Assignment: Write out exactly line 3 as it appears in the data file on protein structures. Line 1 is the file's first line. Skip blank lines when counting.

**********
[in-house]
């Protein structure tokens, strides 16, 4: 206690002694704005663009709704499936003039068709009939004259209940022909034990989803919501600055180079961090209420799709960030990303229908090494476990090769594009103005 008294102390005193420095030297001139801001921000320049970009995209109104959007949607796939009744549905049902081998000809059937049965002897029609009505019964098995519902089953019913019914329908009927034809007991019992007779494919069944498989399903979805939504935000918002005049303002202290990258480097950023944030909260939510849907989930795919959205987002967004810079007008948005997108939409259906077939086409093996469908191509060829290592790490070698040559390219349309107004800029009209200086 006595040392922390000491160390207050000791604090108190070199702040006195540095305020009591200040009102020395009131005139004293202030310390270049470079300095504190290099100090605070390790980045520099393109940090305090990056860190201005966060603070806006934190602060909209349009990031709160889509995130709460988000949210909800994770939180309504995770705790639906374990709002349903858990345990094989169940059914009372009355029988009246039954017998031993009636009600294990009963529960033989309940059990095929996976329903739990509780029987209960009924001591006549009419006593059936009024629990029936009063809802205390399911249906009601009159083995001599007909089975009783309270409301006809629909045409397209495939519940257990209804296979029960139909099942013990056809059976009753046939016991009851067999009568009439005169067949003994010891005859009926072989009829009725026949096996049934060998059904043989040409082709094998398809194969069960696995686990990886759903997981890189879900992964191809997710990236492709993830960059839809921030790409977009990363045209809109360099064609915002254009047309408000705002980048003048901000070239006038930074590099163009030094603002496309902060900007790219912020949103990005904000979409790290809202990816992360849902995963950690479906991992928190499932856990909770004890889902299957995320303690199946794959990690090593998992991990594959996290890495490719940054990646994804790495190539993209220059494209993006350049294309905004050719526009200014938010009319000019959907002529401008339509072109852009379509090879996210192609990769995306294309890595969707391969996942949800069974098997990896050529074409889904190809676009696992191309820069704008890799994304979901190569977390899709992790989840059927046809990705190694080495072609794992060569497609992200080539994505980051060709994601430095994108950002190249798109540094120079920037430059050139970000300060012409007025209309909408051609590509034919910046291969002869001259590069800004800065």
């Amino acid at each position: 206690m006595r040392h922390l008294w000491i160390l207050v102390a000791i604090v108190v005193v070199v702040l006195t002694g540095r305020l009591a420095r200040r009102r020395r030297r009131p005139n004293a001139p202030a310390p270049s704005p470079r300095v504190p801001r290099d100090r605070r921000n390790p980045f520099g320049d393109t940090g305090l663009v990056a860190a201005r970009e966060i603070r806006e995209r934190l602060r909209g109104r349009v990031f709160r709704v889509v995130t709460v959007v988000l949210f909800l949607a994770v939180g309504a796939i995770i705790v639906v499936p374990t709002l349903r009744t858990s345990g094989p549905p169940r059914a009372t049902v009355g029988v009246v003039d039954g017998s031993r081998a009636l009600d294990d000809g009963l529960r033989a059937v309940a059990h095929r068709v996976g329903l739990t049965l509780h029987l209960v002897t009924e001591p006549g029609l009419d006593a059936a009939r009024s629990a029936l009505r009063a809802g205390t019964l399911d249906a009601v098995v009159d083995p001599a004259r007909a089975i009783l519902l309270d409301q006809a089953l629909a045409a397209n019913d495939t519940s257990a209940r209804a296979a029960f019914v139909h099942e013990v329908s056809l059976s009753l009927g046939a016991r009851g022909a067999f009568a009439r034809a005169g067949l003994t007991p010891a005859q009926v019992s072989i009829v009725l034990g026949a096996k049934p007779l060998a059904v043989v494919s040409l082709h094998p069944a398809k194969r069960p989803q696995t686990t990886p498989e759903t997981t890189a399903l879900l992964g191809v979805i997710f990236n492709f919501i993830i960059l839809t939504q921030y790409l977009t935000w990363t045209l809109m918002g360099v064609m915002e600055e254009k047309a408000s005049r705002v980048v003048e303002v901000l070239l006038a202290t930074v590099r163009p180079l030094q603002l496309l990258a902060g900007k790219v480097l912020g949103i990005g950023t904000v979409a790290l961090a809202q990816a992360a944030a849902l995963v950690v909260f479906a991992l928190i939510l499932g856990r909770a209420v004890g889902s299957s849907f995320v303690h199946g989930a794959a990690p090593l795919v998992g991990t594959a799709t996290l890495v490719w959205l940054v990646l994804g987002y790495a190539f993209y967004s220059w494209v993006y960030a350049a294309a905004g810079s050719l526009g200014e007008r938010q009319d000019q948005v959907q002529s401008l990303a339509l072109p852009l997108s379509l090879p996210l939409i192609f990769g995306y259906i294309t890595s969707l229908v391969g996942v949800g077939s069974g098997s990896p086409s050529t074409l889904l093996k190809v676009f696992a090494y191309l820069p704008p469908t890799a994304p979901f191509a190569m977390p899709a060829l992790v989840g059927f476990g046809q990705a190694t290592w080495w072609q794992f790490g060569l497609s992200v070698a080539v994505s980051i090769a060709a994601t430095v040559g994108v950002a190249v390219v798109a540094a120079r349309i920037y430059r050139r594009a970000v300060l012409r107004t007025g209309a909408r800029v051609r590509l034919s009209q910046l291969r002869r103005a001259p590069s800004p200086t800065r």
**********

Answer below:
């Amino acid at each position: 206690m006595r040392h922390l008294w000491i160390l207050v102390a000791i604090v108190v005193v070199v702040l006195t002694g540095r305020l009591a420095r200040r009102r020395r030297r009131p005139n004293a001139p202030a310390p270049s704005p470079r300095v504190p801001r290099d100090r605070r921000n390790p980045f520099g320049d393109t940090g305090l663009v990056a860190a201005r970009e966060i603070r806006e995209r934190l602060r909209g109104r349009v990031f709160r709704v889509v995130t709460v959007v988000l949210f909800l949607a994770v939180g309504a796939i995770i705790v639906v499936p374990t709002l349903r009744t858990s345990g094989p549905p169940r059914a009372t049902v009355g029988v009246v003039d039954g017998s031993r081998a009636l009600d294990d000809g009963l529960r033989a059937v309940a059990h095929r068709v996976g329903l739990t049965l509780h029987l209960v002897t009924e001591p006549g029609l009419d006593a059936a009939r009024s629990a029936l009505r009063a809802g205390t019964l399911d249906a009601v098995v009159d083995p001599a004259r007909a089975i009783l519902l309270d409301q006809a089953l629909a045409a397209n019913d495939t519940s257990a209940r209804a296979a029960f019914v139909h099942e013990v329908s056809l059976s009753l009927g046939a016991r009851g022909a067999f009568a009439r034809a005169g067949l003994t007991p010891a005859q009926v019992s072989i009829v009725l034990g026949a096996k049934p007779l060998a059904v043989v494919s040409l082709h094998p069944a398809k194969r069960p989803q696995t686990t990886p498989e759903t997981t890189a399903l879900l992964g191809v979805i997710f990236n492709f919501i993830i960059l839809t939504q921030y790409l977009t935000w990363t045209l809109m918002g360099v064609m915002e600055e254009k047309a408000s005049r705002v980048v003048e303002v901000l070239l006038a202290t930074v590099r163009p180079l030094q603002l496309l990258a902060g900007k790219v480097l912020g949103i990005g950023t904000v979409a790290l961090a809202q990816a992360a944030a849902l995963v950690v909260f479906a991992l928190i939510l499932g856990r909770a209420v004890g889902s299957s849907f995320v303690h199946g989930a794959a990690p090593l795919v998992g991990t594959a799709t996290l890495v490719w959205l940054v990646l994804g987002y790495a190539f993209y967004s220059w494209v993006y960030a350049a294309a905004g810079s050719l526009g200014e007008r938010q009319d000019q948005v959907q002529s401008l990303a339509l072109p852009l997108s379509l090879p996210l939409i192609f990769g995306y259906i294309t890595s969707l229908v391969g996942v949800g077939s069974g098997s990896p086409s050529t074409l889904l093996k190809v676009f696992a090494y191309l820069p704008p469908t890799a994304p979901f191509a190569m977390p899709a060829l992790v989840g059927f476990g046809q990705a190694t290592w080495w072609q794992f790490g060569l497609s992200v070698a080539v994505s980051i090769a060709a994601t430095v040559g994108v950002a190249v390219v798109a540094a120079r349309i920037y430059r050139r594009a970000v300060l012409r107004t007025g209309a909408r800029v051609r590509l034919s009209q910046l291969r002869r103005a001259p590069s800004p200086t800065r």